A few days after the loss in Bergamo, the Panthers were still disgusted with the thought that the Lions would return to the Super Bowl. Nevertheless, we trudged on. There was still reason to play: plenty of it. Friday afternoon we would be headed to the capital of Deustchland to face the Berlin Adler. (Google search Adler: basically a German Eagle.) Anyways, our spirits were high as we boarded our plane. The team got its first real taste of playing "professional football:" flying to the game a day early, meals provided (Thank God it wasn't prosciutto and cheese), card games and meetings.
An 8 o'clock(ish) kickoff would allow for plenty of time to relax throughout the day. Exactly what we didn't do. Instead, our own German, Mirko Kunnel, led us to a bus tour of the city. Berlin is enormous; high rises were scattered, but its the actual amount of area Berlin covers that's incredible. History looms on every corner. The Holocaust Memorial, Reichstagg, and countless other government buildings were beyond impressive. Bullet holes still riddled the walls around each window; an ominous reminder of the battles that took place and lives that were lost. What about The Wall? Plaques and photographs mark the points where the wall once stood. Otherwise, it looks as if it never existed except for one small portion that remains roped off. My search for a sledge-hammer rental turned up unsuccessful and I resorted to merely a kick, but that wall was happy I wasn't around when it was brought down. Right. All-in-all Berlin is a beautiful, welcoming city . . . with a few pretty funny words. (Ausfahrt, Einfahrt: Entrance, Exit)
We also played a football game. However, there isn't much to tell about that. Corey Mazza, the American wide-receiver from Harvard, suffered a broken heel during the previous game. Losing his presence in the offense meant the passing game was in the hands of our Italian receivers. They played exceptional, yet Berlin's defense showed why it was the best in their league. Defensive ends rushed hard, linebackers were in throwing lanes and safeties seemed to be over the top of everything. Were we playing Canadian rules (12 men) and didn't know it? Not likely. We managed to get close to a score a few times in the first half, but missed field goals. The Adler returned the favor and the score was knotted at 0.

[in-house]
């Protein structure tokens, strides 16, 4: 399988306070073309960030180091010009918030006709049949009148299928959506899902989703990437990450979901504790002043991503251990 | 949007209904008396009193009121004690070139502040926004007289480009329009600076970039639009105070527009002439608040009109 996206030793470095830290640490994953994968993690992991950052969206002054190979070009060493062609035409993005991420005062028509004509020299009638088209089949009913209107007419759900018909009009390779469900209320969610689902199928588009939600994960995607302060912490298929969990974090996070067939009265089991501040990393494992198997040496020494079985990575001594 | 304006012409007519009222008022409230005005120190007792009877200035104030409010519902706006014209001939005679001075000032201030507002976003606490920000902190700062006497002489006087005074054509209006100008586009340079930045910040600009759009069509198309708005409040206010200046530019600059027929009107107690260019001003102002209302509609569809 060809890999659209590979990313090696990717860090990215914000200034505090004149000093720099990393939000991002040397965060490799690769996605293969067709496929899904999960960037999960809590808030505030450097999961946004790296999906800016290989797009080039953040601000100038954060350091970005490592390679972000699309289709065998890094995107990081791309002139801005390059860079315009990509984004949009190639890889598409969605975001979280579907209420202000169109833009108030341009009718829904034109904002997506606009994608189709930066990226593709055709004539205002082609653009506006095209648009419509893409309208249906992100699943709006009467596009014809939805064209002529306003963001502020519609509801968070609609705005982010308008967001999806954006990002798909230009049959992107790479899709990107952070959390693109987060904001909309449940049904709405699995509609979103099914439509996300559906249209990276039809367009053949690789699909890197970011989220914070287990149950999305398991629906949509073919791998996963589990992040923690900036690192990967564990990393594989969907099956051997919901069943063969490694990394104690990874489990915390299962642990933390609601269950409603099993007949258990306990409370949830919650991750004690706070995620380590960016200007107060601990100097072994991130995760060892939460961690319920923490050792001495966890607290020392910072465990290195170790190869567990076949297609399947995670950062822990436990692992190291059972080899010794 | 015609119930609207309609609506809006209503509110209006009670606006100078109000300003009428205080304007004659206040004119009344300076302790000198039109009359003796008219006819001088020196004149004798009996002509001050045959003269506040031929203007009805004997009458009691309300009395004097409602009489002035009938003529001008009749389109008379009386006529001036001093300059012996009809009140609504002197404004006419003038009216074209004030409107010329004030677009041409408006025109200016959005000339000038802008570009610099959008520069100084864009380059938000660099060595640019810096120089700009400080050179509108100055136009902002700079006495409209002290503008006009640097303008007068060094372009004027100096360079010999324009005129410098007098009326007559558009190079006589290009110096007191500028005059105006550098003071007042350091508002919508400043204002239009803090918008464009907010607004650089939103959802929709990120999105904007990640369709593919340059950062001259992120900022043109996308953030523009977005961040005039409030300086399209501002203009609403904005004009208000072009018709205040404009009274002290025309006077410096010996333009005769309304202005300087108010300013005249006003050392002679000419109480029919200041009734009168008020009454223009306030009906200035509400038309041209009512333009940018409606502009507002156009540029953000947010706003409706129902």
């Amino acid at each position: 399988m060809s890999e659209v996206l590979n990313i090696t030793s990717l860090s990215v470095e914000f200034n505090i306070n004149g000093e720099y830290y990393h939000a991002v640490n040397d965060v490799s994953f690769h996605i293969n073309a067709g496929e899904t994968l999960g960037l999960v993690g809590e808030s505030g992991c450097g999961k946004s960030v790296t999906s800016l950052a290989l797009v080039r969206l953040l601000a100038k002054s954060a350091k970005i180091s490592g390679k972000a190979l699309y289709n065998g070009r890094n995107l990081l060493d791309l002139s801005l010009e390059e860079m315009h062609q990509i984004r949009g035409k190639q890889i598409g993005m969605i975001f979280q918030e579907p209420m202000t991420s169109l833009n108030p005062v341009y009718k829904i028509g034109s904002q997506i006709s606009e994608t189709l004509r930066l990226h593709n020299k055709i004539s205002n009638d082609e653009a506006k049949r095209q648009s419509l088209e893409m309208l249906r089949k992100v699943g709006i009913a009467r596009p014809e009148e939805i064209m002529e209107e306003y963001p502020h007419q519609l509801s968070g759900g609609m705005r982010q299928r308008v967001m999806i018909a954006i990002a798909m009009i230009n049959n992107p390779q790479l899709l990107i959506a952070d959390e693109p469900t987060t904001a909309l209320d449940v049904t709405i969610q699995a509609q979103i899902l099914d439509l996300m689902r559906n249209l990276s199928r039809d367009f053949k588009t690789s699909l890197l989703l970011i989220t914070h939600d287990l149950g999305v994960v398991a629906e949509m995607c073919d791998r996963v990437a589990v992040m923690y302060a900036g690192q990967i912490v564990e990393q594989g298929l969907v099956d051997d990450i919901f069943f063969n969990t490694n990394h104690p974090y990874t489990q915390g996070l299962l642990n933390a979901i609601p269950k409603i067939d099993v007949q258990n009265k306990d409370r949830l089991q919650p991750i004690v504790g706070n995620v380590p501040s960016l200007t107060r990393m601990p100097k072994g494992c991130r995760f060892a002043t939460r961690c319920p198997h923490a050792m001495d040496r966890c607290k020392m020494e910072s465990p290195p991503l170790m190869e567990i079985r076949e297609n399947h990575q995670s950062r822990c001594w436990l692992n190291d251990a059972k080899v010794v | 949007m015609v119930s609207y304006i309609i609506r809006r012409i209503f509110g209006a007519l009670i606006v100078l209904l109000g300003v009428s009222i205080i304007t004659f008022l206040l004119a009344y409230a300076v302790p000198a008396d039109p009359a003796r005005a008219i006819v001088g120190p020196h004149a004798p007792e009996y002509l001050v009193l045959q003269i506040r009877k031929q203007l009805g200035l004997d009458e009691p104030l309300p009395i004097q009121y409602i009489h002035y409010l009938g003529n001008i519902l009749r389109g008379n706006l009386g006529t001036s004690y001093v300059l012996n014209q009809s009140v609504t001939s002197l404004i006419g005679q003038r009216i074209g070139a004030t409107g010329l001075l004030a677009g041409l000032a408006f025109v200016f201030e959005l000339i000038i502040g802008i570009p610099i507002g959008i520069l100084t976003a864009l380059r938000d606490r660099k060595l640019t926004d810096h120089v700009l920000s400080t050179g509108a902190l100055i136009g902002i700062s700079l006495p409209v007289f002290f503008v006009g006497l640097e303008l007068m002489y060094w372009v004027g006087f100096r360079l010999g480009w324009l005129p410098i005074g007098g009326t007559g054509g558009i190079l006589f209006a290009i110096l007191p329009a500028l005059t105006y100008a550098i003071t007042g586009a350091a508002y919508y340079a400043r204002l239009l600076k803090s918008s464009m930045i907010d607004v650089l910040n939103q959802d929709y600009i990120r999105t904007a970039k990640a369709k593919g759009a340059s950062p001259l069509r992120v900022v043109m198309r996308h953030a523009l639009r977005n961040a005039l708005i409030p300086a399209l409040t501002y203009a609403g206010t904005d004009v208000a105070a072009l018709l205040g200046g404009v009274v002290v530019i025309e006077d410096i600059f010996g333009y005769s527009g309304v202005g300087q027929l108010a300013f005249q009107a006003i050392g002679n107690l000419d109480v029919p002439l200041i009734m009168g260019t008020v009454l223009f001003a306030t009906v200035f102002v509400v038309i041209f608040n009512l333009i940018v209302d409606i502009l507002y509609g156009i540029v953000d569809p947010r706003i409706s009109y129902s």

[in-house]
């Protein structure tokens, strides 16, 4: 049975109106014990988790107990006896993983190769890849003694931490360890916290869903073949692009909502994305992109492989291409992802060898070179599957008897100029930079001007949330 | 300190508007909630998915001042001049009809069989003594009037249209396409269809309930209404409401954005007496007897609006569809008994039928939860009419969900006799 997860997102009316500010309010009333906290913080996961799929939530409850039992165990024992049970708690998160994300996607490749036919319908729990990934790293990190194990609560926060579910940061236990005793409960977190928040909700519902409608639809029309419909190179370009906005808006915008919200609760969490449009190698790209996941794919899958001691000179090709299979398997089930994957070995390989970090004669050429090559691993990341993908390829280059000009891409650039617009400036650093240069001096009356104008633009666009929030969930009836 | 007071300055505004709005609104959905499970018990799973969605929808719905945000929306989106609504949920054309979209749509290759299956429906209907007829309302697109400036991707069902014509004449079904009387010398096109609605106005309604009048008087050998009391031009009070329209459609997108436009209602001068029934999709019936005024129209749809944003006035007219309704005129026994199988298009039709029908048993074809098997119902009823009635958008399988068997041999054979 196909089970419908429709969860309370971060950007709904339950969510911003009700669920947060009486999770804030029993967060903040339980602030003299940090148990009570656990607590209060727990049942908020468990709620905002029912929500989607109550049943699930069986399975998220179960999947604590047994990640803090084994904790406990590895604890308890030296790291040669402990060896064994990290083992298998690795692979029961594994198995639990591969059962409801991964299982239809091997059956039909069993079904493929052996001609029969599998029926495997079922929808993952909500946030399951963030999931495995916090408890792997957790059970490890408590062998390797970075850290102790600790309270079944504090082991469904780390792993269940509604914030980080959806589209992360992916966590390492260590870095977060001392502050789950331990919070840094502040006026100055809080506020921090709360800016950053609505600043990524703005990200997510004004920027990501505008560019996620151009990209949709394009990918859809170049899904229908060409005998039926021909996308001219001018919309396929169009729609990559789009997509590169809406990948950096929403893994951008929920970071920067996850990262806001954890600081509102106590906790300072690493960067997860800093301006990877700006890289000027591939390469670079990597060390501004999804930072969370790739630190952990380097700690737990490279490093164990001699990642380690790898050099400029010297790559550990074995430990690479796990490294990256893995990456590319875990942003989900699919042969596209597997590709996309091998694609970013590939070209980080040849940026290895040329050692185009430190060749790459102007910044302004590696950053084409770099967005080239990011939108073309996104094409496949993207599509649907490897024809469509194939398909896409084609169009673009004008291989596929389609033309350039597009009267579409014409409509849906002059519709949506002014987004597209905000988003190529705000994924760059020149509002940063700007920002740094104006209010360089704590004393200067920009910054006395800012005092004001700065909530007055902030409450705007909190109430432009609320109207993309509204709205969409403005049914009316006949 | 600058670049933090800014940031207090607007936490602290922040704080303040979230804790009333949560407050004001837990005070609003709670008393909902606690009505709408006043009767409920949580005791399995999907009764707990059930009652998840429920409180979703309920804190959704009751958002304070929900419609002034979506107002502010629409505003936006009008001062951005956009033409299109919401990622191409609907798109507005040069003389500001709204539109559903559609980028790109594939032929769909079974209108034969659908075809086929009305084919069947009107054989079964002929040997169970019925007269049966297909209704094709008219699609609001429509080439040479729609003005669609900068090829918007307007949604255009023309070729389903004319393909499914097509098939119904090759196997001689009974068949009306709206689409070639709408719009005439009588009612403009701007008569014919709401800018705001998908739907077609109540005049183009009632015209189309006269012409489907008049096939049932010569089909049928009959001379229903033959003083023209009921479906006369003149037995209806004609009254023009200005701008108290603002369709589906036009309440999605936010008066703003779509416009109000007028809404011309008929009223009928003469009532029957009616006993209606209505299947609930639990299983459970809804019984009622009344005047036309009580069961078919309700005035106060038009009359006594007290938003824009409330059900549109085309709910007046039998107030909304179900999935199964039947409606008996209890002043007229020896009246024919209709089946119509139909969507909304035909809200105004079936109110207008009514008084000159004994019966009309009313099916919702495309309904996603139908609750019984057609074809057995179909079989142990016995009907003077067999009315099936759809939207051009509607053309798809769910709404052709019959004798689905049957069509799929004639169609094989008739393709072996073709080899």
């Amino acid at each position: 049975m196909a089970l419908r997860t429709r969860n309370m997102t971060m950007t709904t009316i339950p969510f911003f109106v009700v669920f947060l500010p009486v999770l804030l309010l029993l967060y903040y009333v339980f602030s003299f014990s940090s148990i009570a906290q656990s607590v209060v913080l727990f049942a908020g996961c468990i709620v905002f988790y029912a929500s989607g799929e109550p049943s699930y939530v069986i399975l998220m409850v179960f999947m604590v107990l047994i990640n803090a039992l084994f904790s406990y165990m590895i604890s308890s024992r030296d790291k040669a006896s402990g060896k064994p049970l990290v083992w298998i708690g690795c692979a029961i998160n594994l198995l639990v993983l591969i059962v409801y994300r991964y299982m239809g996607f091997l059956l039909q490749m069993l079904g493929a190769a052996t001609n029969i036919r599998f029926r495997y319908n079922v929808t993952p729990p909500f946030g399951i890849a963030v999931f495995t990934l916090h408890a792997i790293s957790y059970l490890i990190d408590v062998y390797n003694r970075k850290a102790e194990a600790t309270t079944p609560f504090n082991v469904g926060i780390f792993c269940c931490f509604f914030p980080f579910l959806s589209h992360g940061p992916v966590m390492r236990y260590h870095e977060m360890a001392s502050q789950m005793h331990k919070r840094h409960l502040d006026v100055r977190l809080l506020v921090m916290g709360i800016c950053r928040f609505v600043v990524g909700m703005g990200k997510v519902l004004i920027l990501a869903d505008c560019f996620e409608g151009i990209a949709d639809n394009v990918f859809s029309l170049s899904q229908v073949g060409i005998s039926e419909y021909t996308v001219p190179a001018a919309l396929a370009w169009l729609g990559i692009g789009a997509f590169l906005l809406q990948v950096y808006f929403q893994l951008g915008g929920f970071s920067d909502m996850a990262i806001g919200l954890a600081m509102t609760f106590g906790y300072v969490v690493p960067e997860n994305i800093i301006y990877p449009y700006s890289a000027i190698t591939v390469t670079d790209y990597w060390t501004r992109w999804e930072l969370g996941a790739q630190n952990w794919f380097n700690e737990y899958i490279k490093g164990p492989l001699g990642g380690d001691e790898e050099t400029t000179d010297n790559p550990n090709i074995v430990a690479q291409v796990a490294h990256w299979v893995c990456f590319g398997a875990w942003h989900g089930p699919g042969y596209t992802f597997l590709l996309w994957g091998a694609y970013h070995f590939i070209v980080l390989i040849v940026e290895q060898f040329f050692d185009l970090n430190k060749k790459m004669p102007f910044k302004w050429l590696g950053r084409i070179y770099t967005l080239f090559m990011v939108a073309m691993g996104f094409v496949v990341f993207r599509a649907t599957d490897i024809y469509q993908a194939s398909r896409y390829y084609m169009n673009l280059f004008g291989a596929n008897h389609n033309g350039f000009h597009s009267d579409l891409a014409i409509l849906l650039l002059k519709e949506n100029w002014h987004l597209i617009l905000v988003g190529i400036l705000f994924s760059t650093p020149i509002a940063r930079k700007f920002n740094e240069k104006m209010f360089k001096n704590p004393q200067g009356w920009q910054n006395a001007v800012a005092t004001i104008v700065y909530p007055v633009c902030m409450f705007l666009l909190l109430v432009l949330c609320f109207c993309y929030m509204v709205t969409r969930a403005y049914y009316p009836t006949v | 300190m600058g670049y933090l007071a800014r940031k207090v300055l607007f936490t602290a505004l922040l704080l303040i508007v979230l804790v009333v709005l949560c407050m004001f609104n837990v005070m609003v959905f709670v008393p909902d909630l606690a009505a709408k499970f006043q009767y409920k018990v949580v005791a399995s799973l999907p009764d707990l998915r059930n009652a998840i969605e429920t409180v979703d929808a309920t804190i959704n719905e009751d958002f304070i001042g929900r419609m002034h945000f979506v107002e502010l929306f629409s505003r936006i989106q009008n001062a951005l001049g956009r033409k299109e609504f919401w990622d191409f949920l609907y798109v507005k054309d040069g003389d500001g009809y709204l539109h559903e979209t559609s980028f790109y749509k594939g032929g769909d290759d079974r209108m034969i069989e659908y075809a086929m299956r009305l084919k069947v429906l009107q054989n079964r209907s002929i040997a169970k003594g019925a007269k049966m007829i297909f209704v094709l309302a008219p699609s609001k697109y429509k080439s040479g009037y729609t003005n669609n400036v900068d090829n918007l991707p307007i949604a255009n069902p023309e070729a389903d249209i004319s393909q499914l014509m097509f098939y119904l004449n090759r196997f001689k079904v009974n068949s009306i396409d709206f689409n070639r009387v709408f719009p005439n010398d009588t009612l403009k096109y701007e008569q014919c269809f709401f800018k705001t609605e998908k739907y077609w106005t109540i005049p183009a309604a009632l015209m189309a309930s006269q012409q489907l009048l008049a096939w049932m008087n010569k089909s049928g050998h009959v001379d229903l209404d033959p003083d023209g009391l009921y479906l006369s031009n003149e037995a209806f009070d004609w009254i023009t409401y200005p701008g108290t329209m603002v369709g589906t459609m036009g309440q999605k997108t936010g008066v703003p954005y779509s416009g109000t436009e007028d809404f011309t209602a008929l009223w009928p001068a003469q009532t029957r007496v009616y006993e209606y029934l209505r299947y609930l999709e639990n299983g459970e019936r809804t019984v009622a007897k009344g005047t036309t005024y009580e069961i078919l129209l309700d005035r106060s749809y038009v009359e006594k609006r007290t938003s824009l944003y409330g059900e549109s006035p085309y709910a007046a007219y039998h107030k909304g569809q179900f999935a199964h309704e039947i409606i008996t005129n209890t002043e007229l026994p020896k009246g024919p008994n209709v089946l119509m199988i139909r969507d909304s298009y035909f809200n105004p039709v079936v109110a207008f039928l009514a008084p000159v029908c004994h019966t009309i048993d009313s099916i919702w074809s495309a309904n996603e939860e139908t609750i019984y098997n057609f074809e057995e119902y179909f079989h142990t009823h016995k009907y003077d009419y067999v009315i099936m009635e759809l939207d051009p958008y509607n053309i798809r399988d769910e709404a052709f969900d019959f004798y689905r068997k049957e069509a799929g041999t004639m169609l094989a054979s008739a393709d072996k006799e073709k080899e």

The second half turned sour. Berlin's size and youth proved to be a bit too much for us. They began knocking off long runs and even longer passes. Our men played hard, but the Adler were just too much. They scored 4 times, including two with less than 5 minutes remaining in the game. The final: 29-0. The offense never could muster up more than a few consecutive good plays. The post-game fireworks were the only ones our side saw all night. We did our best to forget the loss and enjoyed another night in Berlin. Headed home in the morning, the realization that it was over set in for everyone. As the bus made its final stop in Parma hugs and "thank-you's" were all but short-lived.
Final thought: The phrases "something I'll never forget" and "once in a lifetime" come to mind, but those are much too cliched for the uniqueness of this experience. I was blessed with the opportunity to play the sport I love with a group of men that play football strictly because they love the game as well. The friendships we built in less than two months were as strong as many that I've been working on for years. These guys were welcoming, funny, hard working, hard smoking, and above all else, always ready to help out a friend. I will never be able to say enough about this group, but I will promise that their spirited friendships will never be forgotten. Neither will their gelato.